Singing teachers often recommend critical listening activities to their students, both to expose them to great performances by various singing artists and thereby set standards and provide references to evaluate their own work in practice sessions, singing lessons, and performances. However, inexperienced students often admit that they do not truly understand what they are supposed to be listening for in these recordings, falling back on pre-existing aesthetic preferences to judge the quality of the performances rather than considering and detecting perceptual information that can be connected to the physiological, acoustical, and musical characteristics of the performers and their artistic interpretations. Using the principles of “technical ear training” from sound engineering education (e.g. Corey & Benson, 2016, p. 3) that seek to strengthen critical listening skills, two university singing programs (Coastal Carolina Univerisity/USA and Musikhögskolan i Piteå/Sweden) adopted a listening activity to improve timbre discrimination skills in classical and CCM singing students. 

    In a procedure developed with project advisor, M. Nyssim Lefford, Ph.D, M.S. (specialist in music production, music cognition, and auditory perception), each subject selected a short excerpt from a recording of a favorite singing artist with a similar voice type to their own and uploaded it into a program that allows the application of frequency filters. The excerpt was first played in its original form, followed by a series of repetitions using different combinations of filters applied to various frequency bands selected by the researchers to isolate important perceptual features of the singer’s voice and interpretational choices. This procedure was repeated two subsequent times with new student-selected recordings. Students wrote reflections after each session guided by general questions from the researchers. Results will be discussed and compared between the two subject groups along with implications for singing pedagogy and curricula and suggestions for future work.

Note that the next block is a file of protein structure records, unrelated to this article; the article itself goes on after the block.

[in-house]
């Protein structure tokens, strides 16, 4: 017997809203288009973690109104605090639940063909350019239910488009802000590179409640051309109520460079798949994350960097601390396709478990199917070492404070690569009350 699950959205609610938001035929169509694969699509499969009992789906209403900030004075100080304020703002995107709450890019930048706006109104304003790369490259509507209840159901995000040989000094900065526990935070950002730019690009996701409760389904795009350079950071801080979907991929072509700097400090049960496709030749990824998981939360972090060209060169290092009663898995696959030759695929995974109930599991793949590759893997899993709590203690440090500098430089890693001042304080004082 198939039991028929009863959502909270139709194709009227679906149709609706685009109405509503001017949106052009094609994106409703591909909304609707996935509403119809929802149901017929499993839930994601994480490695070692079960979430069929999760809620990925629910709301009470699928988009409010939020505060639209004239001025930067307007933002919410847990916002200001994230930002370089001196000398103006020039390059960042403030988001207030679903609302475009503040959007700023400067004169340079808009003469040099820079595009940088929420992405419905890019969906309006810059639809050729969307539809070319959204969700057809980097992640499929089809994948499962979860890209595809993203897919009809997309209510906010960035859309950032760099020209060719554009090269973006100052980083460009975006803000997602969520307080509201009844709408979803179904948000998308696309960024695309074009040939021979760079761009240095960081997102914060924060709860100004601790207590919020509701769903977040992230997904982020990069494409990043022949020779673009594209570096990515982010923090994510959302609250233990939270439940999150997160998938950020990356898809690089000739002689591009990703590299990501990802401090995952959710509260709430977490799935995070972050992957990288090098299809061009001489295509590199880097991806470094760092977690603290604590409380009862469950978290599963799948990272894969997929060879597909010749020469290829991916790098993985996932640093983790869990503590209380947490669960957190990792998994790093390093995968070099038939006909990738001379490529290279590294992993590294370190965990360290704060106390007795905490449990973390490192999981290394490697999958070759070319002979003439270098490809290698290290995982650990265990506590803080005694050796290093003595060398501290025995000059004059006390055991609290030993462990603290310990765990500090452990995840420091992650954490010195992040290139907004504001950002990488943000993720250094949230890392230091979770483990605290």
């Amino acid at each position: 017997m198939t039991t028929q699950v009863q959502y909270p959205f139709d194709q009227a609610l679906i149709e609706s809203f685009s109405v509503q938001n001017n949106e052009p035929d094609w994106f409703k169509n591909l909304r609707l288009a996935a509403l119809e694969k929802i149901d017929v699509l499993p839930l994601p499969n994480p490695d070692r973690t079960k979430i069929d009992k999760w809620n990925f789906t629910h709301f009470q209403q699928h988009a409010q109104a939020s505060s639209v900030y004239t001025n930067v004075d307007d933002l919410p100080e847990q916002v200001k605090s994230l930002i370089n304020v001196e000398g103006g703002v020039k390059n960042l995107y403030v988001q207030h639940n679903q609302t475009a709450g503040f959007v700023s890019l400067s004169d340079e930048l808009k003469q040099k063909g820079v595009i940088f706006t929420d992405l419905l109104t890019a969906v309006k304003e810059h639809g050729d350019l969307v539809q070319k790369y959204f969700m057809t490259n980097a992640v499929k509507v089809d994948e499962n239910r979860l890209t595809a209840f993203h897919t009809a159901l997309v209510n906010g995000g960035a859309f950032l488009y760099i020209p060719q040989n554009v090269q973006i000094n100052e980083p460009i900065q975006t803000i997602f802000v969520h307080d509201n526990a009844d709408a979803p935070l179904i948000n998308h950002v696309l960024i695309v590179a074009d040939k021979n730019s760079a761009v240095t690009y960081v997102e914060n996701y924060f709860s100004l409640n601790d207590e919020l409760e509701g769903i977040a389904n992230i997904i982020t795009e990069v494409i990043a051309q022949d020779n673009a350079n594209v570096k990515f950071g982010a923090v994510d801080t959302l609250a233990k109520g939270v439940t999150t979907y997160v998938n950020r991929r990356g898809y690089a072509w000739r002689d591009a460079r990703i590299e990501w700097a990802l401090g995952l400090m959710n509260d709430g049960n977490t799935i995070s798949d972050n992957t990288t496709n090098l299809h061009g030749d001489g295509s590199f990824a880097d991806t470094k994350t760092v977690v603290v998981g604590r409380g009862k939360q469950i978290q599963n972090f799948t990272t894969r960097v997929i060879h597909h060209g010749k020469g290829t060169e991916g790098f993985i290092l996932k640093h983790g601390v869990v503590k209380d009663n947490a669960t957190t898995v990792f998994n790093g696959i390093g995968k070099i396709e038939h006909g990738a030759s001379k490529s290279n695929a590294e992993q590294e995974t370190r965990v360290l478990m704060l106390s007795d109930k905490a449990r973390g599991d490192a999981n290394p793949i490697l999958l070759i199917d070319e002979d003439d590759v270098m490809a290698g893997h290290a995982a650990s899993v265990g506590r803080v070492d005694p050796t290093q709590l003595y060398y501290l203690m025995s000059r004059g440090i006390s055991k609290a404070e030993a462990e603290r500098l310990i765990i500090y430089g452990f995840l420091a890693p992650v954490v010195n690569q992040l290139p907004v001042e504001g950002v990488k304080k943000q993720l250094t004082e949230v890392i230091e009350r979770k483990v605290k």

• 45.
    Palmborg, Anton
    Luleå University of Technology, Department of Social Sciences, Technology and Arts, Music, Media and Theater.